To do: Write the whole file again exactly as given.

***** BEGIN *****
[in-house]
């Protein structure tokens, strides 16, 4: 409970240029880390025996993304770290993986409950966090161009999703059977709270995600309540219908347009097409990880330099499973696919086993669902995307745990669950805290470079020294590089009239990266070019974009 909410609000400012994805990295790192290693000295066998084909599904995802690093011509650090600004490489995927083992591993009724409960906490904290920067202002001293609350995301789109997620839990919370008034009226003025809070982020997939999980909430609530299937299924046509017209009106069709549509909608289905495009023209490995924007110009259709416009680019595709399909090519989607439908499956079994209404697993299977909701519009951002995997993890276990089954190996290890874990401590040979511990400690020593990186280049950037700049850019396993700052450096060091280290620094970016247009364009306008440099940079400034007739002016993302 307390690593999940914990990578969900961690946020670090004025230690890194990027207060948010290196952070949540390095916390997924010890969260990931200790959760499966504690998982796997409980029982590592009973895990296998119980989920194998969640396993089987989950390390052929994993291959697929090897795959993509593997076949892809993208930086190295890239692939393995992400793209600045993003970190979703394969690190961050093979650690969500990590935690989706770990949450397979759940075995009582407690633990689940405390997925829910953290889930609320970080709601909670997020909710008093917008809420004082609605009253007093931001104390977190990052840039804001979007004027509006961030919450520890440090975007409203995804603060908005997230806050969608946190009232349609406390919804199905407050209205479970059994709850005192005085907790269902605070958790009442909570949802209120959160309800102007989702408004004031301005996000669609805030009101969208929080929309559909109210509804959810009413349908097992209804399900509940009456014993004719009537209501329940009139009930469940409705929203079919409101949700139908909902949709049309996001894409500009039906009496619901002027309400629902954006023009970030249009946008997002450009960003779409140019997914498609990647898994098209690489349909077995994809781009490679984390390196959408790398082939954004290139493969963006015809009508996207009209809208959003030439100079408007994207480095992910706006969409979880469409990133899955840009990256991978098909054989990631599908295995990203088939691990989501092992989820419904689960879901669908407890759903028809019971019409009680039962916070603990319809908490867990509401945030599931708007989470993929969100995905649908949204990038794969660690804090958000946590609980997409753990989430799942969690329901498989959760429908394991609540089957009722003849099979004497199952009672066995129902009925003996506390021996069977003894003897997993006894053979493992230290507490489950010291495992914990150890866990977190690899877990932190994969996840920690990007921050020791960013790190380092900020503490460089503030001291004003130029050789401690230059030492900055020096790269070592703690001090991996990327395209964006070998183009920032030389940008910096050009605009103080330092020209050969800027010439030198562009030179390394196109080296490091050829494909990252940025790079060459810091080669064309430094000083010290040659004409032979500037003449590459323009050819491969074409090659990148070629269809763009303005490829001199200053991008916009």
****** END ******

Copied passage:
[in-house]
């Protein structure tokens, strides 16, 4: 409970240029880390025996993304770290993986409950966090161009999703059977709270995600309540219908347009097409990880330099499973696919086993669902995307745990669950805290470079020294590089009239990266070019974009 909410609000400012994805990295790192290693000295066998084909599904995802690093011509650090600004490489995927083992591993009724409960906490904290920067202002001293609350995301789109997620839990919370008034009226003025809070982020997939999980909430609530299937299924046509017209009106069709549509909608289905495009023209490995924007110009259709416009680019595709399909090519989607439908499956079994209404697993299977909701519009951002995997993890276990089954190996290890874990401590040979511990400690020593990186280049950037700049850019396993700052450096060091280290620094970016247009364009306008440099940079400034007739002016993302 307390690593999940914990990578969900961690946020670090004025230690890194990027207060948010290196952070949540390095916390997924010890969260990931200790959760499966504690998982796997409980029982590592009973895990296998119980989920194998969640396993089987989950390390052929994993291959697929090897795959993509593997076949892809993208930086190295890239692939393995992400793209600045993003970190979703394969690190961050093979650690969500990590935690989706770990949450397979759940075995009582407690633990689940405390997925829910953290889930609320970080709601909670997020909710008093917008809420004082609605009253007093931001104390977190990052840039804001979007004027509006961030919450520890440090975007409203995804603060908005997230806050969608946190009232349609406390919804199905407050209205479970059994709850005192005085907790269902605070958790009442909570949802209120959160309800102007989702408004004031301005996000669609805030009101969208929080929309559909109210509804959810009413349908097992209804399900509940009456014993004719009537209501329940009139009930469940409705929203079919409101949700139908909902949709049309996001894409500009039906009496619901002027309400629902954006023009970030249009946008997002450009960003779409140019997914498609990647898994098209690489349909077995994809781009490679984390390196959408790398082939954004290139493969963006015809009508996207009209809208959003030439100079408007994207480095992910706006969409979880469409990133899955840009990256991978098909054989990631599908295995990203088939691990989501092992989820419904689960879901669908407890759903028809019971019409009680039962916070603990319809908490867990509401945030599931708007989470993929969100995905649908949204990038794969660690804090958000946590609980997409753990989430799942969690329901498989959760429908394991609540089957009722003849099979004497199952009672066995129902009925003996506390021996069977003894003897997993006894053979493992230290507490489950010291495992914990150890866990977190690899877990932190994969996840920690990007921050020791960013790190380092900020503490460089503030001291004003130029050789401690230059030492900055020096790269070592703690001090991996990327395209964006070998183009920032030389940008910096050009605009103080330092020209050969800027010439030198562009030179390394196109080296490091050829494909990252940025790079060459810091080669064309430094000083010290040659004409032979500037003449590459323009050819491969074409090659990148070629269809763009303005490829001199200053991008916009």